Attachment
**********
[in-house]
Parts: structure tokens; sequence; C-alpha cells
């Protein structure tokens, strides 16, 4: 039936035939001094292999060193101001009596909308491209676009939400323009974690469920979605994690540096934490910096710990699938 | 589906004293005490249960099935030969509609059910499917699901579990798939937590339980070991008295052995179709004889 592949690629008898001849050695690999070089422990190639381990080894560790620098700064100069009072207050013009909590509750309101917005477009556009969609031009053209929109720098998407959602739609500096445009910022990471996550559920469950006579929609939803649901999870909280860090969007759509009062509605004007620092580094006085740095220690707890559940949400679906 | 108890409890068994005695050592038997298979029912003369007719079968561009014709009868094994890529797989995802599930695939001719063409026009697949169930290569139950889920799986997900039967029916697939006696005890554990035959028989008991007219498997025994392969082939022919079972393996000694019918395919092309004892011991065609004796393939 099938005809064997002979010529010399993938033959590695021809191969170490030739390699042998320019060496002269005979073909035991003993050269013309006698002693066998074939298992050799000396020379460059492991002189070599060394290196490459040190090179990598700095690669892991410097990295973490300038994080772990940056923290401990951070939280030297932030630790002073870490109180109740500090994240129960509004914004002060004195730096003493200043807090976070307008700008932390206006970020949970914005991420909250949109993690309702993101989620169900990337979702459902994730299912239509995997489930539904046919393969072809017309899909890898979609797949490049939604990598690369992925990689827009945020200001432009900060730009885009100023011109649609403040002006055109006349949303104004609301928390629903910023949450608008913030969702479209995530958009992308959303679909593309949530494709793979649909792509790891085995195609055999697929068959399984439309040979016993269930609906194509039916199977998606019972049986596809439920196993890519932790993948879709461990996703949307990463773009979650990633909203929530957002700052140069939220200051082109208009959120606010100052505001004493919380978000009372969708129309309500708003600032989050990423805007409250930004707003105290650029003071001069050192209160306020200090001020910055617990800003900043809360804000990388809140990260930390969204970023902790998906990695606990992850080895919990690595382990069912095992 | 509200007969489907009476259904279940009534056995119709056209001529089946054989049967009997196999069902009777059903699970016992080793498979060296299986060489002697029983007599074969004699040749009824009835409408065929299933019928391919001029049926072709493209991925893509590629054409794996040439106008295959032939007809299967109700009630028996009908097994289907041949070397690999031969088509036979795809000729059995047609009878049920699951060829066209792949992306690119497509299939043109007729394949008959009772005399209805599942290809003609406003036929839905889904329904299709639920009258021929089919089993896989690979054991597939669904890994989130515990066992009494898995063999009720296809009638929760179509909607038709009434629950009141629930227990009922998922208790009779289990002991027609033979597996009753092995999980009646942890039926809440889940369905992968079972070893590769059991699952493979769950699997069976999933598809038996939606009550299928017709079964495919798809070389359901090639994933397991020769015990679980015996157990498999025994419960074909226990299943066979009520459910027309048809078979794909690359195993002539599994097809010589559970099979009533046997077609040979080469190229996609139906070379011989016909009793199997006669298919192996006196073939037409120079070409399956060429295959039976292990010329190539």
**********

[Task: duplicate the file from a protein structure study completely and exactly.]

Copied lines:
[in-house]
Parts: structure tokens; sequence; C-alpha cells
């Protein structure tokens, strides 16, 4: 039936035939001094292999060193101001009596909308491209676009939400323009974690469920979605994690540096934490910096710990699938 | 589906004293005490249960099935030969509609059910499917699901579990798939937590339980070991008295052995179709004889 592949690629008898001849050695690999070089422990190639381990080894560790620098700064100069009072207050013009909590509750309101917005477009556009969609031009053209929109720098998407959602739609500096445009910022990471996550559920469950006579929609939803649901999870909280860090969007759509009062509605004007620092580094006085740095220690707890559940949400679906 | 108890409890068994005695050592038997298979029912003369007719079968561009014709009868094994890529797989995802599930695939001719063409026009697949169930290569139950889920799986997900039967029916697939006696005890554990035959028989008991007219498997025994392969082939022919079972393996000694019918395919092309004892011991065609004796393939 099938005809064997002979010529010399993938033959590695021809191969170490030739390699042998320019060496002269005979073909035991003993050269013309006698002693066998074939298992050799000396020379460059492991002189070599060394290196490459040190090179990598700095690669892991410097990295973490300038994080772990940056923290401990951070939280030297932030630790002073870490109180109740500090994240129960509004914004002060004195730096003493200043807090976070307008700008932390206006970020949970914005991420909250949109993690309702993101989620169900990337979702459902994730299912239509995997489930539904046919393969072809017309899909890898979609797949490049939604990598690369992925990689827009945020200001432009900060730009885009100023011109649609403040002006055109006349949303104004609301928390629903910023949450608008913030969702479209995530958009992308959303679909593309949530494709793979649909792509790891085995195609055999697929068959399984439309040979016993269930609906194509039916199977998606019972049986596809439920196993890519932790993948879709461990996703949307990463773009979650990633909203929530957002700052140069939220200051082109208009959120606010100052505001004493919380978000009372969708129309309500708003600032989050990423805007409250930004707003105290650029003071001069050192209160306020200090001020910055617990800003900043809360804000990388809140990260930390969204970023902790998906990695606990992850080895919990690595382990069912095992 | 509200007969489907009476259904279940009534056995119709056209001529089946054989049967009997196999069902009777059903699970016992080793498979060296299986060489002697029983007599074969004699040749009824009835409408065929299933019928391919001029049926072709493209991925893509590629054409794996040439106008295959032939007809299967109700009630028996009908097994289907041949070397690999031969088509036979795809000729059995047609009878049920699951060829066209792949992306690119497509299939043109007729394949008959009772005399209805599942290809003609406003036929839905889904329904299709639920009258021929089919089993896989690979054991597939669904890994989130515990066992009494898995063999009720296809009638929760179509909607038709009434629950009141629930227990009922998922208790009779289990002991027609033979597996009753092995999980009646942890039926809440889940369905992968079972070893590769059991699952493979769950699997069976999933598809038996939606009550299928017709079964495919798809070389359901090639994933397991020769015990679980015996157990498999025994419960074909226990299943066979009520459910027309048809078979794909690359195993002539599994097809010589559970099979009533046997077609040979080469190229996609139906070379011989016909009793199997006669298919192996006196073939037409120079070409399956060429295959039976292990010329190539």